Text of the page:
I received a copy of this book for free from the publisher, Hodder, in exchange for an honest review. Also posted on my blog, Rinn Reads.The Three is unlike any book I’ve ever read. It’s a fictional non-fiction book (!) comprised of eyewitness accounts, interviews, IM chats and transcripts. Focusing around an event known as ‘Black Thursday’, where four planes crashed at the same time all over the world for unknown reasons, it is a book within a book. Between the four crashes, there were only three survivors: all young children, who don’t quite seem themselves after the event. You would think this not usual, considering what they’ve been through, but various people latch on to different theories about what ‘The Three’ might be. These range from the Four Horseman of the Apocalypse to aliens, to possession and many other crackpot theories. What’s immediately clear is that something isn’t quite right…It is certainly a unique way of telling a story, and despite the size of the book (close to five hundred pages), definitely one to be read quickly. It keeps you drawn in, every page reveals new information whilst keeping you guessing. I mean, this is a book that managed to draw me away from the Steam sales and all my shiny new video games so that’s got to be something, right? ;) As I read more of the story, the creepier moments began to appear – suddenly and completely out of the blue, exactly as they should be! However, I don’t feel the book was ever quite as ‘terrifying’ as several reviews have claimed.Unfortunately, there were two major things that pulled the book down a rating for me. The first was that I felt an utter lack of connection to any of the characters, because of the way the book was written. It felt very detached and impersonal, with all these interviews and eyewitness accounts – although they were following the same people, there was no room for character development or even really getting to know any of them. Even with the ‘author’ of the book within the book, and her sidenotes – absolutely no connection to the character. I would have loved more information about ‘The Three’ before the crash: although we’re told by friends and relatives that they’re different post-Black Thursday, we don’t know how. The reader has no real idea what any of the children were like before the event, so the creepiness of the change is rather toned down.The second reason was the completely open and ambiguous ending. I actually felt really frustrated at this, and in a way it sort of felt like the author just couldn’t be bothered to come up with an explanation for the events. When I read a thriller, I like to try and guess why something has happened, what is causing it, who is behind it etc – it’s quite satisfying to get it right! But as there was no answers or explanations for the past four hundred odd pages, I felt a bit cheated.In conclusion, a read that draws you in and grips you – and is thoroughly enjoyable – but doesn’t quite deserve the ‘horror’ tag. Perhaps if there’d been some explanation or a proper conclusion, it would have been worthy of five stars in my eyes, but unfortunately it doesn’t quite cut it!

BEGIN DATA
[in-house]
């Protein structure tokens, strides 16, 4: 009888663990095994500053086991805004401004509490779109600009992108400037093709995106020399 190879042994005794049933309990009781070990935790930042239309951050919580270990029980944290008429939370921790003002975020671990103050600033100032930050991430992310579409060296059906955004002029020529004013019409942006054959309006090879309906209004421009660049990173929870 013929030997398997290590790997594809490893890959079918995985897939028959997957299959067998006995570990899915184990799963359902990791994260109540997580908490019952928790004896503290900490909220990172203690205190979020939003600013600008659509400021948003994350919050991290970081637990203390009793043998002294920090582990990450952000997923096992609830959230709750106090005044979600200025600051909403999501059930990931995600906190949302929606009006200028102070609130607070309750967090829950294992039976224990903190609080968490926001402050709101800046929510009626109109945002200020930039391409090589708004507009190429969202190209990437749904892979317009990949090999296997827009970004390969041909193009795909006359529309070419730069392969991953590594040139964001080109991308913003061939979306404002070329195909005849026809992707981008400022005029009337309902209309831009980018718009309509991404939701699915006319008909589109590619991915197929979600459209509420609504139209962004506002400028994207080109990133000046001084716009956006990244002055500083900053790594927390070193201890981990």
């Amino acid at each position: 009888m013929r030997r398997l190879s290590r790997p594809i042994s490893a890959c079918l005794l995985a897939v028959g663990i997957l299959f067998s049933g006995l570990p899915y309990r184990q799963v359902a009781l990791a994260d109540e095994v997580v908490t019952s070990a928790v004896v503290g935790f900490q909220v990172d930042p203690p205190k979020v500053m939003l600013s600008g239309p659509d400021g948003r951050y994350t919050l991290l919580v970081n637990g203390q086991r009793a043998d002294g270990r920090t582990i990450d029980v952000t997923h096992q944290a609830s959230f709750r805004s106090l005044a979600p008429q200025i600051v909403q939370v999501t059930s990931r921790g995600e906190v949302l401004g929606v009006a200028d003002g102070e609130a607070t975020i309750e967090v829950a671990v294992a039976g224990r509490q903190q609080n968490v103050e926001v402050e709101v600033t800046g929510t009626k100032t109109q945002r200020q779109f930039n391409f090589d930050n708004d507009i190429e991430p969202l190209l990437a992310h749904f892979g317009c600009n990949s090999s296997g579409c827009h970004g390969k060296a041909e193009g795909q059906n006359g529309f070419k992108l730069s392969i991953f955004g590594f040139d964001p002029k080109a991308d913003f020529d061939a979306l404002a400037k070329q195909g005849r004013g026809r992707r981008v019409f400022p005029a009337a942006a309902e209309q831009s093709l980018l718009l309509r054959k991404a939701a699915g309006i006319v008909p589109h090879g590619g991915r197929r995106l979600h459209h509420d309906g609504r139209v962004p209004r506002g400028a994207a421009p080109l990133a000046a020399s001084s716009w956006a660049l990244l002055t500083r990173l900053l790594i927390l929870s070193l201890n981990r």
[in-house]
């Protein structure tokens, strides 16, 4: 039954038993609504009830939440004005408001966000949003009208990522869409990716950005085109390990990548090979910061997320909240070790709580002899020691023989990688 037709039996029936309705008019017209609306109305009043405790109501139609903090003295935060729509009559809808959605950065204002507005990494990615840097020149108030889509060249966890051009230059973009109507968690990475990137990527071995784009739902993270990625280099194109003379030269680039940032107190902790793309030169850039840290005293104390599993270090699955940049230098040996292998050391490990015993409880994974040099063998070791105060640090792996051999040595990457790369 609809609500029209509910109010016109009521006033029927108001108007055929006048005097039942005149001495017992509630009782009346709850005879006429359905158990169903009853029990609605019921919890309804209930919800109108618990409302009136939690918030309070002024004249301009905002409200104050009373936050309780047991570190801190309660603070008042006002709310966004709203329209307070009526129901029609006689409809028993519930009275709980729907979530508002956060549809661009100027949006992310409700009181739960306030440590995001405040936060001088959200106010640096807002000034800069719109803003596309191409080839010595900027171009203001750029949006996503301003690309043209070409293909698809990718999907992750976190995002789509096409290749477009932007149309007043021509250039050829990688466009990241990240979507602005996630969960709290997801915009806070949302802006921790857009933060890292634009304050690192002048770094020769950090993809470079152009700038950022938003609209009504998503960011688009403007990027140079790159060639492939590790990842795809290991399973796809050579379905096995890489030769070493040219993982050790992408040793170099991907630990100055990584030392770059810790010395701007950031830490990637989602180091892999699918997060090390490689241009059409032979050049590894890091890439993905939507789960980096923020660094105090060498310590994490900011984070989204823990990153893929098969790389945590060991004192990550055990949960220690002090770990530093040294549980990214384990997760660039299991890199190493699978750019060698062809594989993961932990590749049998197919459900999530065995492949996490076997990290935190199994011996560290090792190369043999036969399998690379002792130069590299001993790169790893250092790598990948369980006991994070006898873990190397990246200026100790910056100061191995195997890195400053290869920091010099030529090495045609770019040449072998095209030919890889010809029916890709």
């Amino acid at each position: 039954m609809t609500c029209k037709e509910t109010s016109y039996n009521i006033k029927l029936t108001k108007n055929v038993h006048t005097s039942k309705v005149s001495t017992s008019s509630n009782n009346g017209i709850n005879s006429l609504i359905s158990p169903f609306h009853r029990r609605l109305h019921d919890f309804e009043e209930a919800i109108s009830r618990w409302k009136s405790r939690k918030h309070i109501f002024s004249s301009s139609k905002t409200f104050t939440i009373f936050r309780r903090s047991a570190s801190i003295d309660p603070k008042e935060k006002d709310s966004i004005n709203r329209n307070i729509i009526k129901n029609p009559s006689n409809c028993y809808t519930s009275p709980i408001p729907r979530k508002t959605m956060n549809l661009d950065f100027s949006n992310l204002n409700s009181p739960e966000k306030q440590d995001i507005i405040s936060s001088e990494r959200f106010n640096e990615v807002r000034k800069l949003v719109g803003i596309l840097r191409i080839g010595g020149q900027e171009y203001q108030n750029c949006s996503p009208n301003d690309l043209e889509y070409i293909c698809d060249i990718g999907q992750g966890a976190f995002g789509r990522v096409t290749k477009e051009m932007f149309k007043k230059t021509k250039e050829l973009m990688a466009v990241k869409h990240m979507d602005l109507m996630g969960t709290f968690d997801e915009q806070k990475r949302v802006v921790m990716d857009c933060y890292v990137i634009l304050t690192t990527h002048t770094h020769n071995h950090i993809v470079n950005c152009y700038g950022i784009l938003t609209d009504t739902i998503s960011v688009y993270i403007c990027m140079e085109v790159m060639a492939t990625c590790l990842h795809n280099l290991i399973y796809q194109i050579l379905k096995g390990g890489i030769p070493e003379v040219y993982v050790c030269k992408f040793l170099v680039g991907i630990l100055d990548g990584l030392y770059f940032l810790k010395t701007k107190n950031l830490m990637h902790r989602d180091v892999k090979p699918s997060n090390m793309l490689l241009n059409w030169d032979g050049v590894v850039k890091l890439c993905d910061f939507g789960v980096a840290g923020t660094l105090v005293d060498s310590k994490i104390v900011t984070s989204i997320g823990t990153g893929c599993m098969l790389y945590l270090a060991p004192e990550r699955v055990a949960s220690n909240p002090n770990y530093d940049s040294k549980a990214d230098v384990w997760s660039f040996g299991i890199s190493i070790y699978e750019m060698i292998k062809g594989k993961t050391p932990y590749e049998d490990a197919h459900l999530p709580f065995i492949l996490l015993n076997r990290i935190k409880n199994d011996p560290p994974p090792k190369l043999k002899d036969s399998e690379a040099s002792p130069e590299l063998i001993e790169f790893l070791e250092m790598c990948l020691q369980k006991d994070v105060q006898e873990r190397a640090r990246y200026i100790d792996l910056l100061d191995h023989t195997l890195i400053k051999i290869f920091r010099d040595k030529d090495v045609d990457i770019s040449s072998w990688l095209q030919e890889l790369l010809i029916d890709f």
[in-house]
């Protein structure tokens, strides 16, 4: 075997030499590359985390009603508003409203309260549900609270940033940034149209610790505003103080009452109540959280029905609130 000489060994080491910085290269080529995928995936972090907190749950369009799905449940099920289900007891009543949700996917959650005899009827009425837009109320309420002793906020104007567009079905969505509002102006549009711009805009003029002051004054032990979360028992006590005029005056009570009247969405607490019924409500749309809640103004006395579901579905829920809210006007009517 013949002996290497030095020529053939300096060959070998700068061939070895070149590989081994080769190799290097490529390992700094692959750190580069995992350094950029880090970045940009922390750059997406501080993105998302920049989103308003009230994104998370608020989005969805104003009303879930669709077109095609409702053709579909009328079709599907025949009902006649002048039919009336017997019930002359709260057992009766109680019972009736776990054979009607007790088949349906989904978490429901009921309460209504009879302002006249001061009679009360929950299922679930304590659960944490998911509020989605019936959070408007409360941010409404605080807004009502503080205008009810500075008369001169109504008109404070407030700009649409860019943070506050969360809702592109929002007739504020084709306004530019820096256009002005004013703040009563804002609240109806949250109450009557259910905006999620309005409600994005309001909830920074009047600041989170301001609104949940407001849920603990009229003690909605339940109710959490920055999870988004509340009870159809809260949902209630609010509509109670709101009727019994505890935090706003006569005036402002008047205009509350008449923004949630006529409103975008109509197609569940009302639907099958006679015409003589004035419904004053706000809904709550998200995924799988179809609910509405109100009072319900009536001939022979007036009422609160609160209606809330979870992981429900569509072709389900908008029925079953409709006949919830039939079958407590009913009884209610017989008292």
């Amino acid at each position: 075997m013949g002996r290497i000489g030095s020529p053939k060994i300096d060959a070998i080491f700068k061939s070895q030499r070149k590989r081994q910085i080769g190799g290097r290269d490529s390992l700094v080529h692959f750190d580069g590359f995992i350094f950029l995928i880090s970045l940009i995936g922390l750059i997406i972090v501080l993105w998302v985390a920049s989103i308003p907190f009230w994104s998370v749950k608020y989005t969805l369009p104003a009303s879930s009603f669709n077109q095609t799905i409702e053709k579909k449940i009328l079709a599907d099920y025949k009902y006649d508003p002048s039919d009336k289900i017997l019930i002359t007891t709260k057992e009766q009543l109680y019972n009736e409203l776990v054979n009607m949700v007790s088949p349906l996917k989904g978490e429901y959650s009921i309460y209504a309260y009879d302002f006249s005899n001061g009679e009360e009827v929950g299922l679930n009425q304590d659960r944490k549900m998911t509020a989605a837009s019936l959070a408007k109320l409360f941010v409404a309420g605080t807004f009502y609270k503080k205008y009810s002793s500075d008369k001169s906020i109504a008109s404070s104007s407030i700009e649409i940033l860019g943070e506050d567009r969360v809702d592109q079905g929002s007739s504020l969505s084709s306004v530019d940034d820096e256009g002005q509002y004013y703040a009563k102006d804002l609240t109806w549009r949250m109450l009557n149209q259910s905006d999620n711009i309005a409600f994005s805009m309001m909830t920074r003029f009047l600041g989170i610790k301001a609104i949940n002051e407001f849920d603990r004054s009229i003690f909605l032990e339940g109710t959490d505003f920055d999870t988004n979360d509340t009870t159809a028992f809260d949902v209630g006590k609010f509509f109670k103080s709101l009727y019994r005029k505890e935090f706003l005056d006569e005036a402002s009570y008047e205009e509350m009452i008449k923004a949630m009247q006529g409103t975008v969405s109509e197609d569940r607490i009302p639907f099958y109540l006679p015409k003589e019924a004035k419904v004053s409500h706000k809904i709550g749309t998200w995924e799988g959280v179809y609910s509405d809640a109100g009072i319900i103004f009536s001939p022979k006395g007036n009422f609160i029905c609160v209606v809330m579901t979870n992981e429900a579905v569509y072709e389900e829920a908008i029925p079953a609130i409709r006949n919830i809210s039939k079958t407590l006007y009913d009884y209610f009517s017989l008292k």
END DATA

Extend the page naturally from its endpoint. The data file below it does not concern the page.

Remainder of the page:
• Sonja Arlow
    2018-11-19 14:48

    I first heard about this author on Talk Radio 702 where they were discussing a host of SA authors. The second reason why this novel caught my eye is that just weeks before the radio interview I found out about the eerie Suicide Forest in Japan where dozens of Japanese choose to take their own lives every year. I watched a clip on YouTube and it made for chilling viewing.So I was thrilled to get my hands on this book as the storyline sounded excellent. 4 Planes go down at exactly the same time but in different areas of the world Japan, UK, USA and South Africa. And only 3 children miraculously survive. And as time goes on it becomes clear that something is not right with these children….The book takes multiple formats. From Skype interviews, chat room conversations, book excerpts, 3rd person narratives and documentary style reports. I think this helped to distinguish between the different sites, cultures and narratives. I could not stop reading this and up to the 60% mark I was willing to give this a 4 star review. However there were a few things that bothered me.1) The build-up and eerie feeling that surrounded the children never really went anywhere2) I would have loved to see more in the book about the Cape Town crash (seeing that I live in South Arica and the first chapter about the crash was done so well)3) The ending, though not as disappointing for me as for other readers, could have done with a bit more of a sizzle and bang.I did like how the author took on a wide range of extremist groups. From government conspiracy theorists, alien abduction groups and end of times religious fanatics, it all made for good reading. After finishing I read a few 1 star reviews and saw more than once that other readers complained that the author portrayed religion, in general, in a bad light. I completely disagree, unless you are part of a fanatical religious cult then I don’t see how any offence can be taken.The bulk of the book is spent exploring the reactions of these extreme groups so this should serve as a warning to any reader thinking they are going to be reading a fast paced, horror filled book. As there are also a huge amount of narratives you don’t really get under the skin of most of them but overall I enjoyed the reading experience. Had it not been for the lacklustre finish I would have given this a higher rating.